Pronouns act as noun substitutes or refer to nouns that were mentioned previously. They indicate sex (or the lack of it), possess, demonstrate distance, reflect self, ask questions, find the subject, nail a topic down, add extra information, modify, intensify, point the way, and so much more.
It is a part of grammar that allows the reader to understand to what the writer refers, AND doesn’t bore on at the reader by repeating Joe’s name over and over and over. Instead, the pronoun allows the reader to skim over those “invisible” words and still understand what or who is being referred to.
Try out the pronoun test if you’re not sure.
Grammar Explanations is…
…an evolving list of the structural rules and principles that determines where words are placed in phrases or sentences as well as how the language is spoken. Sometimes I run across an example that helps explain better or another “also known as”. Heck, there’s always a better way to explain it, so if it makes quicker and/or better sense, I would appreciate suggestions and comments from anyone… Are there areas of grammar with which you struggle?
If you’d like to track it, bookmark this page. And consider sharing this Grammar Explanation with friends by tweeting it.
|Credit to: Towson.edu; English Grammar Online; Oxford Dictionaries|
|Definition: Words that substitute for nouns showing a contrast of person, gender, number, and case.
Each pronoun must have a clear antecedent, the word for which the pronoun stands.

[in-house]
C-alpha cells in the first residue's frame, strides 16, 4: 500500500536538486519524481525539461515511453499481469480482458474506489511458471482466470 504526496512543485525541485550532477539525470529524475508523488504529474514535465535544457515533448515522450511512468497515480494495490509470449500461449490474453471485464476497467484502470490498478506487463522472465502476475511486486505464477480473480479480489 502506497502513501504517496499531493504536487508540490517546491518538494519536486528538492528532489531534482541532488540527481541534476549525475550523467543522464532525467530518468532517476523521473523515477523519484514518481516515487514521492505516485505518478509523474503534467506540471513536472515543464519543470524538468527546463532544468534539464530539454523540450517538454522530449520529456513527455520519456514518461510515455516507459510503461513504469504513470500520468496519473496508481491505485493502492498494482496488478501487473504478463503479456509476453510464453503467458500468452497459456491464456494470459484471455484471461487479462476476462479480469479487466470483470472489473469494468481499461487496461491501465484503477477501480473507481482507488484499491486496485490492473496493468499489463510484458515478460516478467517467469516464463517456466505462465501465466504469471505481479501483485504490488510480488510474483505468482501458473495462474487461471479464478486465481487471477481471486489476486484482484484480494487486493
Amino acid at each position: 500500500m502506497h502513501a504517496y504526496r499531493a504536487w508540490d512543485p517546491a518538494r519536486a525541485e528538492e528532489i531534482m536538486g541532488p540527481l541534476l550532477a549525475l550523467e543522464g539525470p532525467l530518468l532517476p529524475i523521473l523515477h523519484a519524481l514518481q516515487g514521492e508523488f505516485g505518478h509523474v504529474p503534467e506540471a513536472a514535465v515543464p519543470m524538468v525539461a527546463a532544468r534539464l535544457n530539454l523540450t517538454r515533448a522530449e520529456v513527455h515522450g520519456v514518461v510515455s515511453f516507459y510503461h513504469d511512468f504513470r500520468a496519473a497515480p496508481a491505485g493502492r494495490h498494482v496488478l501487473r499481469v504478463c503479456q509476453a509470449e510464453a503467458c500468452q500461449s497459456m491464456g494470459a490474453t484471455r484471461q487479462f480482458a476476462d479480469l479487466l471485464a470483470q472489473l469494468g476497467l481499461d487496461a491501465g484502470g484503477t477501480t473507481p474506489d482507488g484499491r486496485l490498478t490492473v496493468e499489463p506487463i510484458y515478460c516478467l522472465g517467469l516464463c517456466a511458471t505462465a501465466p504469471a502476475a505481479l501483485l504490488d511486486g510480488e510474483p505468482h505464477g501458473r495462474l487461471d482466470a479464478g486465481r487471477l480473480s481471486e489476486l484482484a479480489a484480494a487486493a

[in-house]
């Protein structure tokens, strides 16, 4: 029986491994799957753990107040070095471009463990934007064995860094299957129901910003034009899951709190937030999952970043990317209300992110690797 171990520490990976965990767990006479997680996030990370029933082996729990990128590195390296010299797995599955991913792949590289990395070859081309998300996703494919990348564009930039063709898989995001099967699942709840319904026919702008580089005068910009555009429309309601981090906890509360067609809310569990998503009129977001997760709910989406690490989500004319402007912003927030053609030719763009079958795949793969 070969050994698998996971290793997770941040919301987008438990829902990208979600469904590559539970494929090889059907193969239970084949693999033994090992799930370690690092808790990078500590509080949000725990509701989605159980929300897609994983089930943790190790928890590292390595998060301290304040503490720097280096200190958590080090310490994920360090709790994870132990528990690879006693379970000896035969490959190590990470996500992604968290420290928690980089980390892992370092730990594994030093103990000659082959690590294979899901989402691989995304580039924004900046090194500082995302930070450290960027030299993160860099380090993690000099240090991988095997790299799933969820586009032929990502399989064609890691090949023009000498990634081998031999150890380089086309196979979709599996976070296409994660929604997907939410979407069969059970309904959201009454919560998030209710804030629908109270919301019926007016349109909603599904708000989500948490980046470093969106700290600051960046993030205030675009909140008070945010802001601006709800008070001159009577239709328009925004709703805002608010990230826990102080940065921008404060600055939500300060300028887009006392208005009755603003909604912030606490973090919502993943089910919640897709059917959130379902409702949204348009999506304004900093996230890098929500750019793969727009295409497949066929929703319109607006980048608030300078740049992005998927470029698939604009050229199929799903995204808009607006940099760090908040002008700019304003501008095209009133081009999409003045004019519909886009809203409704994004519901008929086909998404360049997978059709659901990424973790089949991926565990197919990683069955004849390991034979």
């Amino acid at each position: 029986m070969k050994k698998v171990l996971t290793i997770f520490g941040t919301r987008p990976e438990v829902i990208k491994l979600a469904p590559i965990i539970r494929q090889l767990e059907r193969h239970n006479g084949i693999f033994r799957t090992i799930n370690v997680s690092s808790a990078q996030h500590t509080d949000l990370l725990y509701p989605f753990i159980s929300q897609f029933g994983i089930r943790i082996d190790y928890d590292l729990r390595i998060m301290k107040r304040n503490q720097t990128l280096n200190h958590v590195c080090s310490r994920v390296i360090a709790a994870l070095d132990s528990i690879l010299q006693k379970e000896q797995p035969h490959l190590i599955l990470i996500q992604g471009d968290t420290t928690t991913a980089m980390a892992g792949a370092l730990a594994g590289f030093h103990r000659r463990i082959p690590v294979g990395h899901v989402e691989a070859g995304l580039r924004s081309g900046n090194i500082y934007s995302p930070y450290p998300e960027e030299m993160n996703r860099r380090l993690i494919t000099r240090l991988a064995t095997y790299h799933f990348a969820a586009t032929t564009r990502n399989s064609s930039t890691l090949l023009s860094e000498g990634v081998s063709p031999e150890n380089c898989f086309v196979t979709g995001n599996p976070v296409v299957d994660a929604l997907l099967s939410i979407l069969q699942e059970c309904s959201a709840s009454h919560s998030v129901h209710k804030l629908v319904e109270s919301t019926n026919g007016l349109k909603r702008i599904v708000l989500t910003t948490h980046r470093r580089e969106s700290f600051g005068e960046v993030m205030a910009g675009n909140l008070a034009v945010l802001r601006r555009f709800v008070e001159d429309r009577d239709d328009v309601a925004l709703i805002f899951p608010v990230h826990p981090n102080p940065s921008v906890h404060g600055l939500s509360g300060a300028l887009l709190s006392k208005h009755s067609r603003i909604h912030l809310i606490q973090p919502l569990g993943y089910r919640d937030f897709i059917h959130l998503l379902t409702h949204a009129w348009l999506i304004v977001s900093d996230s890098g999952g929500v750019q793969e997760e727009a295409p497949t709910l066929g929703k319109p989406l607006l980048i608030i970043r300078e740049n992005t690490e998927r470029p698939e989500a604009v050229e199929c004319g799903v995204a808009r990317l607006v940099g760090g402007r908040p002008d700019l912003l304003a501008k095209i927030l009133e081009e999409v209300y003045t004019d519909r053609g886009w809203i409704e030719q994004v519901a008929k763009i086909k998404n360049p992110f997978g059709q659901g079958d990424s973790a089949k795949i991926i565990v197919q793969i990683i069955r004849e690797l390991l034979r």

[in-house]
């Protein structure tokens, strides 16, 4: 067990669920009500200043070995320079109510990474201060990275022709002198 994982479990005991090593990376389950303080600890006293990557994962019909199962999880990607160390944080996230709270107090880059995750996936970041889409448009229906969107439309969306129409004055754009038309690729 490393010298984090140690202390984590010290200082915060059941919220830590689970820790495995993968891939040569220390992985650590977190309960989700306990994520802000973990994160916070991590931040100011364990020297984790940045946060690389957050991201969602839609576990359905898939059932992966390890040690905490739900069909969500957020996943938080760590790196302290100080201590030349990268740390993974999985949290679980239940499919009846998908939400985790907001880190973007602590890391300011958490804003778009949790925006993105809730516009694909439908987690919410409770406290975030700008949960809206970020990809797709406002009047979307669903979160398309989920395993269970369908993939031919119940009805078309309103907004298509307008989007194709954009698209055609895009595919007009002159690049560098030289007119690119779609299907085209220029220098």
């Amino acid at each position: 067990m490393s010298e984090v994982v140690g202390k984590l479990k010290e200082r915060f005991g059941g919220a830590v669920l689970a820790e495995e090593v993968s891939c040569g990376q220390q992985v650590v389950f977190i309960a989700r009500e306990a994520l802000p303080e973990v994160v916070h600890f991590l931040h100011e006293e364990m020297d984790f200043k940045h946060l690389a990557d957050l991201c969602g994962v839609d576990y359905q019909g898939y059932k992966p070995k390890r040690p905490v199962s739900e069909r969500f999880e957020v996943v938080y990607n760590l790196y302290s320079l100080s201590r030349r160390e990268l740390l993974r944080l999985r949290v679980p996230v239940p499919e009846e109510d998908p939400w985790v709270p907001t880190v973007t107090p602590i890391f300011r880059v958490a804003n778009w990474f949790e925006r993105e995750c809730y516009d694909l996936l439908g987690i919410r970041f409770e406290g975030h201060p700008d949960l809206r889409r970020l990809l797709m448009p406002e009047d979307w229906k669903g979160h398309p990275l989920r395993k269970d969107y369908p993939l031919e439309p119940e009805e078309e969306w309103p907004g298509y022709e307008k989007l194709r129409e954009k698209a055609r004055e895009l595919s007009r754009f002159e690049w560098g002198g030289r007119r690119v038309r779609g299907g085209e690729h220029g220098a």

Pronouns can have different functions in a sentence:
|Definition: Specifically refers to a particular person, group, or thing.|
|Objective||Possessive / Genitive|
|3rd||male / female / neuter||they||them||their
|Impersonal||one *||one’s *|
|* One is used to refer to the writer, to a group of similar people, or to the average person/people who belong to a particular class. In the U.S. its use seems snobby or may indicate a literary feel; it’s more commonly used in the U.K.
NOTE: Never mix one with another pronoun in the same sentence.
|Test for the Correct Pronoun|
|Pronouns present confusing choices: Do you use him or he, her or she, or…help! Well, while I’ve been researching, I’ve run across a number of sites which provide an interesting test that really works.
Test by removing one of the subject nouns and see how the sentence reads without it.
|The Possibility||The Test|
|John and her are taking a vacation.||Her are taking a vacation.
Her is taking a vacation.
She is taking a vacation.
So it should be:
|Mary and me went to the movies.||Me went to the movies.
I went to the movies.
Mary and I went to the movies.
|He came with you and I.||He came with I.
He came with me.
He came with you and me.
|Us booklovers can’t wait to see what Santa brings us.||Us can’t wait to see what Santa brings us.
We can’t wait to see what Santa brings us.
|Comparisons with the pronoun + implied verbs|
|Rule: A conjunction requires a subjective pronoun and implies a verb.|
|The Possibility||The Implication|
|She’s younger than me.
I’ve not been here as long as she.
|She’s younger than I am.
I’ve not been here as long as she has.
|Pronouns are also:|
|Demonstrative||Definition: Indicates if something is near or far from the speaker/writer, has already been mentioned, or indicate the singular or plural.|
|Return to top||List of Demonstrative Pronouns|
|Near (the speaker)||this||these|
|Far (at a distance from the speaker)||that||those|
|Give me that.
We bought this last year.
|This indicates a particular item, one, or singular, and it is near the speaker.|